Almost immediately after her arrest, Tish says, God began revealing himself to her. Three charges on her file should have earned her up to 20 years behind bars, but the judge dismissed most of the charges and sentenced her to two years instead. "The Lord was showing me who He was," says Tish, “. . . and I just knew I had to serve the Lord."

Tish followed this conviction into a Prison Fellowship transformational ministry unit at the Dawson State Jail in Texas. This faith-based, rehabilitative program introduced her to Lyn Wright, a former Prison Fellowship employee who still volunteered in prisons in the Dallas area. "[Tish] was one, from the very outset, that I could see had a love for the Lord that was very real and very different from the average person," says Lyn, who became Tish's mentor.

With Lyn beside her, Tish flourished within the program and the many classes it had to offer. Soon, student became teacher. Tish took over one of the parenting classes and passed on to fellow prisoners what she had learned about being a faithful parent. More than anything, though, she was also eager to share what she had learned with her children.

After her release, Tish says God and Lyn led her to enter an intense, year-long reentry program at Calvary Commission Bible School in Lindale, Texas. The director and counselors were so impressed with Tish, that when she believed God was leading her to leave the program to return to her children, they allowed her the rare privilege to complete the program requirements from home.

Circled back again

Tish has been out of prison for nearly several years. She was a straight-A student while taking general education courses and eventually shifted her focus to addictions counseling, "because that's what God saved me to do."

There was only one obstacle standing in Tish's way: her drug conviction. Academically, Tish was ready to take the board certification tests within one year. However, Texas state law requires a longer period of time between a drug conviction and test administration. Tish learned she would have to wait another three years to achieve her certification.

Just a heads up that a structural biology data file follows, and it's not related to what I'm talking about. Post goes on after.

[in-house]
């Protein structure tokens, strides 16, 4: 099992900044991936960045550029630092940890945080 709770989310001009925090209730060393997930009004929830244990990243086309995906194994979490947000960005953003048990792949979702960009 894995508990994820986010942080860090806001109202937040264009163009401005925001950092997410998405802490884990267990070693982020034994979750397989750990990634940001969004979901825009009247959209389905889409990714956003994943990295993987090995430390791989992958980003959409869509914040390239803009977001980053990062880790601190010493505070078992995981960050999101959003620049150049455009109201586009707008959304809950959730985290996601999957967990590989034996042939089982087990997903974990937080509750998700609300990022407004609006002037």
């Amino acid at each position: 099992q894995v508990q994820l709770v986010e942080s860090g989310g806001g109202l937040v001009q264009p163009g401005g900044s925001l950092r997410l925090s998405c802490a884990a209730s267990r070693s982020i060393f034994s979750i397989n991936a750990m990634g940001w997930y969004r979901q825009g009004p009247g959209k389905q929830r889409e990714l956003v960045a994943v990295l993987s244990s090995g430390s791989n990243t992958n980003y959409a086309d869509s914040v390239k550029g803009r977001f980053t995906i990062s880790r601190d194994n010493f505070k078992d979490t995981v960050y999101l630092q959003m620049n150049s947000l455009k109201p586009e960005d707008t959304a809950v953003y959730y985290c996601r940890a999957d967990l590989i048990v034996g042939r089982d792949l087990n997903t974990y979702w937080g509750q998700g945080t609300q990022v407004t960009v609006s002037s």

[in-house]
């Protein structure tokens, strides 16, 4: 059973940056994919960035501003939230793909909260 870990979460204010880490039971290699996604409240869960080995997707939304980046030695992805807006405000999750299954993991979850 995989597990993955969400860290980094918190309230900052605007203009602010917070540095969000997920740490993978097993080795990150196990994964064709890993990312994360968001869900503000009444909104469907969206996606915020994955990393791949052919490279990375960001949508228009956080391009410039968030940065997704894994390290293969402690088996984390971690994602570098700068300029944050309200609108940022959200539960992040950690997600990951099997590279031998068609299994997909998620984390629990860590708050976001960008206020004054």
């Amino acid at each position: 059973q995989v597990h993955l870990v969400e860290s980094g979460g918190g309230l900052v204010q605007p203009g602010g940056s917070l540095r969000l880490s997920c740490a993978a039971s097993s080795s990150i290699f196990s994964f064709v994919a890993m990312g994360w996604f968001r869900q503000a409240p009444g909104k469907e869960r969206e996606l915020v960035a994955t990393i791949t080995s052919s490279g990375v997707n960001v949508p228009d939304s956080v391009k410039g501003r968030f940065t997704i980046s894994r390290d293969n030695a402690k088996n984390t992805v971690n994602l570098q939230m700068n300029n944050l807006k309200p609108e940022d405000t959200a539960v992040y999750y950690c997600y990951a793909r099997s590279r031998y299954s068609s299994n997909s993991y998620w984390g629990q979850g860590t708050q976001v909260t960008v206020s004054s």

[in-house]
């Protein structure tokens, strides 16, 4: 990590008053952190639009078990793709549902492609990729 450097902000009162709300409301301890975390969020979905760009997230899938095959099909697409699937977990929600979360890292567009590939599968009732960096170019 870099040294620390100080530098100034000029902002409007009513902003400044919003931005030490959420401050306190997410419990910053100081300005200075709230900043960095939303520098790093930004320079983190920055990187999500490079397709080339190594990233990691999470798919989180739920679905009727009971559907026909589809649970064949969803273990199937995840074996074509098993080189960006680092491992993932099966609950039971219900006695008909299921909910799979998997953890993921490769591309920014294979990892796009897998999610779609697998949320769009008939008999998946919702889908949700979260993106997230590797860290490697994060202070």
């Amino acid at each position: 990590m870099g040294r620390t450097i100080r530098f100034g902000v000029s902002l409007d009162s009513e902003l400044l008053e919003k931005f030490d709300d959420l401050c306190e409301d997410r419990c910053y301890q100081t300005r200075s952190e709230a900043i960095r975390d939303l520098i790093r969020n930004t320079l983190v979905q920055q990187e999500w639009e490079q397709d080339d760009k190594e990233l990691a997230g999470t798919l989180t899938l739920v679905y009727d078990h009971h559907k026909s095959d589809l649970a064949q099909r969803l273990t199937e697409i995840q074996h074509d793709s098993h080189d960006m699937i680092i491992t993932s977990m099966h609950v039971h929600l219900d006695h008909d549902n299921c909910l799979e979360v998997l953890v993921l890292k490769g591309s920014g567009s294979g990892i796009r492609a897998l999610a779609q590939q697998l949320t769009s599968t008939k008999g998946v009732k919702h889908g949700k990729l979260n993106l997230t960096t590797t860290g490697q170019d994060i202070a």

"I knew that if this is really what the Lord wanted me to do, He would open a door," Tish explains.

But then, a certified counselor who had already gone through the process soon advised Tish to talk to an attorney about having her felony expunged from her record. Tish did just that, and "saw how God [was] orchestrating all of this" when she learned exactly how long it would take to clear Tish's name: one year. She was able to take the board right after she finished school. Tish explains. "God has just made it very clear that this is what I'm supposed to do."

"She has an amazing love for the Lord," says Lyn, "and her passion to serve Him will keep her from ever going back to where she was or who she was."

Coming home

In a way, though, Tish has gone back.

She returned to her old neighborhood, and is even living in the same home where she was raised. And though it is true that she has circled back to where it all started, she is discovering new and completely transformed beginnings.

Tish is rebuilding loving relationships with her parents, and she shares her faith with her children every day. Working with the youth at her church, Tish also ministers to the kids of the people she used to sell drugs to and do drugs with!

In addition to all of this, Tish completed yet another revolution within her new life when she returned to Calvary Commission Bible School—as a counselor.

“The Lord brings you full circle with the past so you can face it the way you are now instead of the way you used to be. I'm just on a mission for the Lord.”

A version of this Prison Fellowship article was originally published here.

2019 Evangelicals for Life